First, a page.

eDiscovery Daily Blog

Why Is TAR Like a Bag of M&M’s?, Part Three: eDiscovery Best Practices

Editor’s Note: Tom O’Connor is a nationally known consultant, speaker, and writer in the field of computerized litigation support systems.  He has also been a great addition to our webinar program, participating with me on several recent webinars.  Tom has also written several terrific informational overview series for CloudNine, including eDiscovery and the GDPR: Ready or Not, Here it Comes (which we covered as a webcast), Understanding eDiscovery in Criminal Cases (which we also covered as a webcast) and ALSP – Not Just Your Daddy’s LPO.  Now, Tom has written another terrific overview regarding Technology Assisted Review titled Why Is TAR Like a Bag of M&M’s? that we’re happy to share on the eDiscovery Daily blog.  Enjoy! – Doug

Tom’s overview is split into four parts, so we’ll cover each part separately.  The first part was covered last Tuesday and the second part was covered last Thursday.  Here’s part three.

Uses for TAR and When to Use or Not Use It

Before you think about using more advanced technology, start with the basic tools early on: dedupe, de-nist, cull by dates and sample by custodians. Perhaps even keyword searches if your case expert fully understands case issues and is consistent in his or her application of that understanding.

When you have all (or at least most) of your data at the outset, some examples are:

  • Review-for-production with very large data sets
  • First pass review for Responsive/Not Responsive
  • First pass review for Privileged/Not Privileged
  • Deposition preparation
  • Working with an expert witness

Then when you are ready to move on to more advanced analytics, get an expert to assist you who has legal experience and can explain the procedure to you, your opponent and the Court in simple English.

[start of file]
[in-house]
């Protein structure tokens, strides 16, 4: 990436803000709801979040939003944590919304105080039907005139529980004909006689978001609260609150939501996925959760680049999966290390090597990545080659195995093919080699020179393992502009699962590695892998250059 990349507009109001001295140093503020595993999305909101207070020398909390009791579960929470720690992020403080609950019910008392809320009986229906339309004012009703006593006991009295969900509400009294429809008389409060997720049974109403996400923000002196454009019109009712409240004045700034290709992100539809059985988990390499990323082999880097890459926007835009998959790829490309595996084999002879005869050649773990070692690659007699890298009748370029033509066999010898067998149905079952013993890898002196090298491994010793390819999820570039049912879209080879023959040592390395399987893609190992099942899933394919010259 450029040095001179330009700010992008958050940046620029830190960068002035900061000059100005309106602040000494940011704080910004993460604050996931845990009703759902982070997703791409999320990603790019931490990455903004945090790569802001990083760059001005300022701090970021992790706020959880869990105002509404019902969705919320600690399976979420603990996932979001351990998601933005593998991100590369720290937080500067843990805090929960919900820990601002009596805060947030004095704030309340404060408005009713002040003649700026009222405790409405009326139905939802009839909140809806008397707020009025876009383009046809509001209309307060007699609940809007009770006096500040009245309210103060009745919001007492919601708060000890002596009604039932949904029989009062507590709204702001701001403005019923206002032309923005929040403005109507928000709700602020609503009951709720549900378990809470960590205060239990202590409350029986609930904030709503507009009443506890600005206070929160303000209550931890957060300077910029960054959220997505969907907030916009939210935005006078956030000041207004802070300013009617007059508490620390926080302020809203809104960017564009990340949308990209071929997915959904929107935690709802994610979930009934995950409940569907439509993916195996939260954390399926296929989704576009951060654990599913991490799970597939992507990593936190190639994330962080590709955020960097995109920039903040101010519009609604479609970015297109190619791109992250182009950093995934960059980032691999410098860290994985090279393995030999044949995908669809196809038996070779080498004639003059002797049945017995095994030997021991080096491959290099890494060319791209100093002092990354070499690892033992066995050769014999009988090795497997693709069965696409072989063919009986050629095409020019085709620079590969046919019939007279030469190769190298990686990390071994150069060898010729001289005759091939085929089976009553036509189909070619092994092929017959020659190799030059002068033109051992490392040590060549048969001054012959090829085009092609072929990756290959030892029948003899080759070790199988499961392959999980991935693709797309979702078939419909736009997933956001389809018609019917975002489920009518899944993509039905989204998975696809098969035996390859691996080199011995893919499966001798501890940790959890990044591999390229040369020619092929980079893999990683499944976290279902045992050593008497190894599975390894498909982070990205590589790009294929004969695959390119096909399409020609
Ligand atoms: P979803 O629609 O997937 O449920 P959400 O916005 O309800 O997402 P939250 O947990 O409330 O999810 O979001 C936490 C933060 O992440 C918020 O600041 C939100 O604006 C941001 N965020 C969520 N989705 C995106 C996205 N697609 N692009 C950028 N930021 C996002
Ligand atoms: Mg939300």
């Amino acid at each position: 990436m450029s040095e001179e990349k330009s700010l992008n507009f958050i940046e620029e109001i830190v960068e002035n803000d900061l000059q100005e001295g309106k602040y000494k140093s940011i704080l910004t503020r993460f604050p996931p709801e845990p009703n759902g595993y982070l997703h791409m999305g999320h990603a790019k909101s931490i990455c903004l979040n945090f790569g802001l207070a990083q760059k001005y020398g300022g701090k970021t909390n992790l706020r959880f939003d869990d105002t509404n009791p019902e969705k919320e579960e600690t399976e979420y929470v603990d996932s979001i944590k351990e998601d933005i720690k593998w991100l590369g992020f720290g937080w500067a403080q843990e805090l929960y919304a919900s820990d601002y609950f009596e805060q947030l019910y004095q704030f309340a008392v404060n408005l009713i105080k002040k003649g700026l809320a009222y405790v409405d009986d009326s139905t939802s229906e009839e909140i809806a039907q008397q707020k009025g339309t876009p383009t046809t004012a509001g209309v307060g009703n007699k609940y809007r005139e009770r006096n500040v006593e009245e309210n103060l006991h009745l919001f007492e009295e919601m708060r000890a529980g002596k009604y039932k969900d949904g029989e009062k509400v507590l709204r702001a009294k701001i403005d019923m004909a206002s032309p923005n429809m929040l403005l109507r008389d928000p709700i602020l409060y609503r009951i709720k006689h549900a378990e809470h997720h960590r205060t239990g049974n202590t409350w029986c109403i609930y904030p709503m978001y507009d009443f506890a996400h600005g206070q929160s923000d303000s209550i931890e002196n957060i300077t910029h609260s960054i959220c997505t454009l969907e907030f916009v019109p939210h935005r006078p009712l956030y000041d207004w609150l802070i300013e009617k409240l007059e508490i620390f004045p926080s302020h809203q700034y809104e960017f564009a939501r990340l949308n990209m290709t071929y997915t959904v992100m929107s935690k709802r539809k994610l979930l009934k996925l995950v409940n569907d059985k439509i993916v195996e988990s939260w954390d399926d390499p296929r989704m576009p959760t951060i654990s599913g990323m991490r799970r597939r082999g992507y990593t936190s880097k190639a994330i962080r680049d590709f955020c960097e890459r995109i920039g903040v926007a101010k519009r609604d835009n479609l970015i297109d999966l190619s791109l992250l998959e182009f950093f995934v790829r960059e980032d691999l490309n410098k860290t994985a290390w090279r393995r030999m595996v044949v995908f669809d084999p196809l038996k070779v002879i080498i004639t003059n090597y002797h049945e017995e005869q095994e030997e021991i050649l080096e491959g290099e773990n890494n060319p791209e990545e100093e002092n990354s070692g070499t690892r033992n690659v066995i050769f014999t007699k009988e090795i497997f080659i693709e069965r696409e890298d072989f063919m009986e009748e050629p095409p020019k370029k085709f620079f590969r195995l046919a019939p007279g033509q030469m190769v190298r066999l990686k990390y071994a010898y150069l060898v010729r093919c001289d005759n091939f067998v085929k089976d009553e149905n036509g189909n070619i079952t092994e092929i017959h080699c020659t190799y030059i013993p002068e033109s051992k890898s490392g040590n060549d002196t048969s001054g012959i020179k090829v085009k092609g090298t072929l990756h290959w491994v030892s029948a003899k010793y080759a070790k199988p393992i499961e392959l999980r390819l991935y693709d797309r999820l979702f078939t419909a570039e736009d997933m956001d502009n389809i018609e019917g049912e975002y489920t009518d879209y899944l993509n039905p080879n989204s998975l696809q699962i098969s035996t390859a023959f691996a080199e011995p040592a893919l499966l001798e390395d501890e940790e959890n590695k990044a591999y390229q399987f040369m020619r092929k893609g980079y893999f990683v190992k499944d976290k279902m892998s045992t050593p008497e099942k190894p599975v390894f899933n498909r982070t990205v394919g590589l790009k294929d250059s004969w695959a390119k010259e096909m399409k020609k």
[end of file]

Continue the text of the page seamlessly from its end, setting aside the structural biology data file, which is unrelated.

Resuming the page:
Advanced tools may also be helpful when all of the data is not yet collected, but you need to:

  • Identify and organize relevant data in large datasets
  • When the objective is more than just identifying relevance or responsiveness
  • If you need to locate a range of issues
  • If you have a very short deadline for a motion or hearing

There are several operational cautions to keep in mind however.

  1. TAR isn’t new: it’s actually the product of incremental improvements over the last 15 years
  2. TAR isn’t one tool: just as there is no one definition of the tools, there is likewise no single approach to how they’re employed
  3. TAR tools do not “understand” or “read” documents. They work off of numbers, not words

And when do you NOT want to use TAR? Here is a good example.

This is a slide that Craig Ball uses in his presentation on TAR and eDiscovery:

Image Copyright © Craig D. Ball, P.C.

The point is clear. With large data sets that require little or no human assessment, TAR … and here we are specifically talking about predictive coding …. is your best choice. But for the close calls, you need a human expert.

How does this work with actual data? The graphic below from the Open Source Connections blog shows a search result using a TAR tool in a price fixing case involving wholesale grocery sales.  The query was to find and cluster all red fruits.

Image Copyright © Open Source Connections blog

What do see from this graphic?  The immediate point is that the bell pepper is red, but it is a vegetable not a fruit. What I pointed out to the client however was there were no grapes in the results.  A multi modal approach with human intervention could have avoided both these errors.

We’ll publish Part 4 – Justification for Using TAR and Conclusions – on Thursday.

So, what do you think?  How would you define TAR?  As always, please share any comments you might have or if you’d like to know more about a particular topic.

Image Copyright © Mars, Incorporated and its Affiliates.

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Disclaimer: The views represented herein are exclusively the views of the author, and do not necessarily represent the views held by CloudNine. eDiscovery Daily is made available by CloudNine solely for educational purposes to provide general information about general eDiscovery principles and not to provide specific legal advice applicable to any particular circumstance. eDiscovery Daily should not be used as a substitute for competent legal advice from a lawyer you have retained and who has agreed to represent you.